Tuesday, August 12, 2008

Mt Talau

Sure is nice not to be rolling! This harbour is so deep and sheltered that even though the breeze finds its way through it, there is no swell. So after a great night sleep, we were out exploring the town of Neiafu. A kingdom of 170 islands, of which 134 are inhabited, and 101,000 people, Tonga has been independent since the mid 70s. The combination of high volcanic and low coral forms gives them a geology all of their own. But this is a very unstable area of the Pacific. There are volcanic
islands below the surface of the sea that still erupt regularly and islands that magically rise and sink periodically. Makes for interesting navigation! There are three groups of islands, the Vava'u group that we landed in, the Ha'apai group which is mostly reefs and coral atolls in the center and further south, the capital of Nuku'alofa is in the Tongatapu group. It is apparent that the best cruising and anchorages is in the Vava'u group. We managed to talk the Moorings charter base into selling
us a copy of the guide they provide to their customers, listing all the special places to explore. Places like the Swallows Cave where you can take the dinghy in to find a large cavern full of swallows. And Barnacle Beach where the traditional Tonga feast is held, complete with Kava ceremony. And then for the more adventuresome, there is Mariners Cave which has some challenges! There is no anchorage near it so someone has to drop you off or keep the engine running while you go over the side and
dive down, find the opening , then proceed to swim about 20 feet underwater, always looking up for the opening, to emerge in what sounds like a magical cavern! We'll see whether we get to attempt that one! And of course, coral gardens and pristine beaches etc etc....I know, sounds pretty boring but hey, it's a hard life out here!
Meanwhile back to town, the new King was coronated recently and arrives in Vava'u this weekend for various ceremonies. So lots of cleaning and painting going on and the brass band seems to be practising around the clock! The people really are genuinely welcoming and it's not hard to see why they have been called the 'friendly islands'. Added to this is a layer of relatively new commerce, mostly New Zealanders, Aussies, and some Americans, and one Austrian baker, most of which is welcome to cruisers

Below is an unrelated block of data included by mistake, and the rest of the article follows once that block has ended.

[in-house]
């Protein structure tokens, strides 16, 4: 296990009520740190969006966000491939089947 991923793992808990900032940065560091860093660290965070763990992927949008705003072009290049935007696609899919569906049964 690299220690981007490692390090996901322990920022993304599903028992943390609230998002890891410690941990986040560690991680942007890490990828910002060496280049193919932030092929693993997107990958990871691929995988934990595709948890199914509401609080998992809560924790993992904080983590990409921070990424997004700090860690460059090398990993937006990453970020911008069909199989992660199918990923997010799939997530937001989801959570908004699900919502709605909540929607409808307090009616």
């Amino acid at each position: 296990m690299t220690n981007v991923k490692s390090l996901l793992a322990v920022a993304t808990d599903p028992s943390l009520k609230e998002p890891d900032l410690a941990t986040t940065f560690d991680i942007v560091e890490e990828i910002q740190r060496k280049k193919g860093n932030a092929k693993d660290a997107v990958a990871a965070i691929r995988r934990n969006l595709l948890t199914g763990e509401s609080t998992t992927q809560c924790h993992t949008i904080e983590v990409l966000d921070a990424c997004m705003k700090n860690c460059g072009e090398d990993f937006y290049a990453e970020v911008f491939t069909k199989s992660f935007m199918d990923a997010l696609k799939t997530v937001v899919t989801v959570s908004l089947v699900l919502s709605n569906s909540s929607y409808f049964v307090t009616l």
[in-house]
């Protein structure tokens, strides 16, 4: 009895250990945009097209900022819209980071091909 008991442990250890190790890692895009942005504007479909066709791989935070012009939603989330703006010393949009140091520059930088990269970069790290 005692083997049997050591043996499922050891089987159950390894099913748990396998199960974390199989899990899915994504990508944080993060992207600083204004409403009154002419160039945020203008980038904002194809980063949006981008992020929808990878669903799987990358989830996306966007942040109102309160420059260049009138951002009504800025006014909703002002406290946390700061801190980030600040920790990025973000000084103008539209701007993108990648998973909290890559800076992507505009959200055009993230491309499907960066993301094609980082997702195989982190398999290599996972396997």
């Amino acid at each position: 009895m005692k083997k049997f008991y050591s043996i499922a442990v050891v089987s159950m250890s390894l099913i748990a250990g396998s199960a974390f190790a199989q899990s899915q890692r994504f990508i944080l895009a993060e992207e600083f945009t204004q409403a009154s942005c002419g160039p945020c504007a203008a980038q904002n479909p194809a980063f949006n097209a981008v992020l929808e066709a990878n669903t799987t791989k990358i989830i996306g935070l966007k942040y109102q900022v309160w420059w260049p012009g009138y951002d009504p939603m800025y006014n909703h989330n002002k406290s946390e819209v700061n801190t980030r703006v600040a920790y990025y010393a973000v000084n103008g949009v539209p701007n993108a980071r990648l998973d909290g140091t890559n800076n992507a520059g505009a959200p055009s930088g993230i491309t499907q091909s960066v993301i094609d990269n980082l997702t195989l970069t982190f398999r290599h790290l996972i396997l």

but I suspect it has driven the economy up. For instance, bars and restaurants have prices not that different from back home which is incongruent here! If you go to the local market, you can find produce and crafts very reasonably priced and today we found where the fishermen sell their catch and bought a nice red snapper for 7 Pa'anga which is about $4Cdn.
So needing exercise, today we did a short hike up Mt Talau. It was only about 2km out of town but a most scenic walk through parts of the village where the Tongan people live. Wild pigs and chickens ran around everywhere, then a fairly steep trail on mostly coral with ropes in places to pull yourself up to several paths radiating from the top of the hill to give views in all directions of the islands. There were banded Iguanas and geckos as well as various birds but we only heard them and could
not spot them. It was a good hike and we got some lazy muscles working again.
#1 son arrives Saturday with our mail which will also be welcome!

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